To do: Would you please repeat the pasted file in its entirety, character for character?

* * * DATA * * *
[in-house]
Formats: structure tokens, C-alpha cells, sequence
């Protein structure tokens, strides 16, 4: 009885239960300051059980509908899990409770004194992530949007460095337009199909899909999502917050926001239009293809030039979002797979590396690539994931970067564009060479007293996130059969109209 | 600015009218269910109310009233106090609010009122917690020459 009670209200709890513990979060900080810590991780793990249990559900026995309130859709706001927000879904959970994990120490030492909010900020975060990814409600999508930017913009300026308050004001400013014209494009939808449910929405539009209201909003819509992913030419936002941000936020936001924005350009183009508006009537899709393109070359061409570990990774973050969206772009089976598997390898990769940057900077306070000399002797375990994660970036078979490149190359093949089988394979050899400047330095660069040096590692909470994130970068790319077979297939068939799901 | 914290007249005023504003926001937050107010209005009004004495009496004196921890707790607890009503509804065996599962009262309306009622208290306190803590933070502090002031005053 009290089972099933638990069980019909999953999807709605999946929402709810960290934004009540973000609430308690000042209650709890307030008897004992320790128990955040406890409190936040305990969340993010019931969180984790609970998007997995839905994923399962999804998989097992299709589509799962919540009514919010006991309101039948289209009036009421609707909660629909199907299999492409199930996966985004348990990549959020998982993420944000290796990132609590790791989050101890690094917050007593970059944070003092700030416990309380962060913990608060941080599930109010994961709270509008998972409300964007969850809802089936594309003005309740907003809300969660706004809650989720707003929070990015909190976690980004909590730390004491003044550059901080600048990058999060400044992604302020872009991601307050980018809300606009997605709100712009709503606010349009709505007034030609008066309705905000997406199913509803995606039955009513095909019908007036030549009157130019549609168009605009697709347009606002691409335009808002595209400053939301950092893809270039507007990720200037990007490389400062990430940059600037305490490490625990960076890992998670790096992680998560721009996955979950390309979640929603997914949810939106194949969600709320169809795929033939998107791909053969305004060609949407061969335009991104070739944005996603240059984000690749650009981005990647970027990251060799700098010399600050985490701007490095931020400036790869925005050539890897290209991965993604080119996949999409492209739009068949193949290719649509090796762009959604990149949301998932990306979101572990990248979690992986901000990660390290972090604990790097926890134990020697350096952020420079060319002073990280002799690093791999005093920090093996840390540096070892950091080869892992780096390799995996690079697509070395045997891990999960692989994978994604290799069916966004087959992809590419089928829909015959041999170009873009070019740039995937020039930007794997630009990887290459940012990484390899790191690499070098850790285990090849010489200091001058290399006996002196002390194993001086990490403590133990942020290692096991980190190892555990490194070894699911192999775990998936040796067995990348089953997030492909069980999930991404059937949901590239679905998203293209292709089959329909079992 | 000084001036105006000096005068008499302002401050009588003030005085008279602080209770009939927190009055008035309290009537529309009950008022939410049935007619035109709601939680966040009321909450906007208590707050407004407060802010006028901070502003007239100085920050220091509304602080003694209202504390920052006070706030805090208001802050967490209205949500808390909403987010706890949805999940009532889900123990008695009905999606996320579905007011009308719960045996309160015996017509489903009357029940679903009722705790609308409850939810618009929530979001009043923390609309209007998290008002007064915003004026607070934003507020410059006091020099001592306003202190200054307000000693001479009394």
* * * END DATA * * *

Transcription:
[in-house]
Formats: structure tokens, C-alpha cells, sequence
């Protein structure tokens, strides 16, 4: 009885239960300051059980509908899990409770004194992530949007460095337009199909899909999502917050926001239009293809030039979002797979590396690539994931970067564009060479007293996130059969109209 | 600015009218269910109310009233106090609010009122917690020459 009670209200709890513990979060900080810590991780793990249990559900026995309130859709706001927000879904959970994990120490030492909010900020975060990814409600999508930017913009300026308050004001400013014209494009939808449910929405539009209201909003819509992913030419936002941000936020936001924005350009183009508006009537899709393109070359061409570990990774973050969206772009089976598997390898990769940057900077306070000399002797375990994660970036078979490149190359093949089988394979050899400047330095660069040096590692909470994130970068790319077979297939068939799901 | 914290007249005023504003926001937050107010209005009004004495009496004196921890707790607890009503509804065996599962009262309306009622208290306190803590933070502090002031005053 009290089972099933638990069980019909999953999807709605999946929402709810960290934004009540973000609430308690000042209650709890307030008897004992320790128990955040406890409190936040305990969340993010019931969180984790609970998007997995839905994923399962999804998989097992299709589509799962919540009514919010006991309101039948289209009036009421609707909660629909199907299999492409199930996966985004348990990549959020998982993420944000290796990132609590790791989050101890690094917050007593970059944070003092700030416990309380962060913990608060941080599930109010994961709270509008998972409300964007969850809802089936594309003005309740907003809300969660706004809650989720707003929070990015909190976690980004909590730390004491003044550059901080600048990058999060400044992604302020872009991601307050980018809300606009997605709100712009709503606010349009709505007034030609008066309705905000997406199913509803995606039955009513095909019908007036030549009157130019549609168009605009697709347009606002691409335009808002595209400053939301950092893809270039507007990720200037990007490389400062990430940059600037305490490490625990960076890992998670790096992680998560721009996955979950390309979640929603997914949810939106194949969600709320169809795929033939998107791909053969305004060609949407061969335009991104070739944005996603240059984000690749650009981005990647970027990251060799700098010399600050985490701007490095931020400036790869925005050539890897290209991965993604080119996949999409492209739009068949193949290719649509090796762009959604990149949301998932990306979101572990990248979690992986901000990660390290972090604990790097926890134990020697350096952020420079060319002073990280002799690093791999005093920090093996840390540096070892950091080869892992780096390799995996690079697509070395045997891990999960692989994978994604290799069916966004087959992809590419089928829909015959041999170009873009070019740039995937020039930007794997630009990887290459940012990484390899790191690499070098850790285990090849010489200091001058290399006996002196002390194993001086990490403590133990942020290692096991980190190892555990490194070894699911192999775990998936040796067995990348089953997030492909069980999930991404059937949901590239679905998203293209292709089959329909079992 | 000084001036105006000096005068008499302002401050009588003030005085008279602080209770009939927190009055008035309290009537529309009950008022939410049935007619035109709601939680966040009321909450906007208590707050407004407060802010006028901070502003007239100085920050220091509304602080003694209202504390920052006070706030805090208001802050967490209205949500808390909403987010706890949805999940009532889900123990008695009905999606996320579905007011009308719960045996309160015996017509489903009357029940679903009722705790609308409850939810618009929530979001009043923390609309209007998290008002007064915003004026607070934003507020410059006091020099001592306003202190200054307000000693001479009394």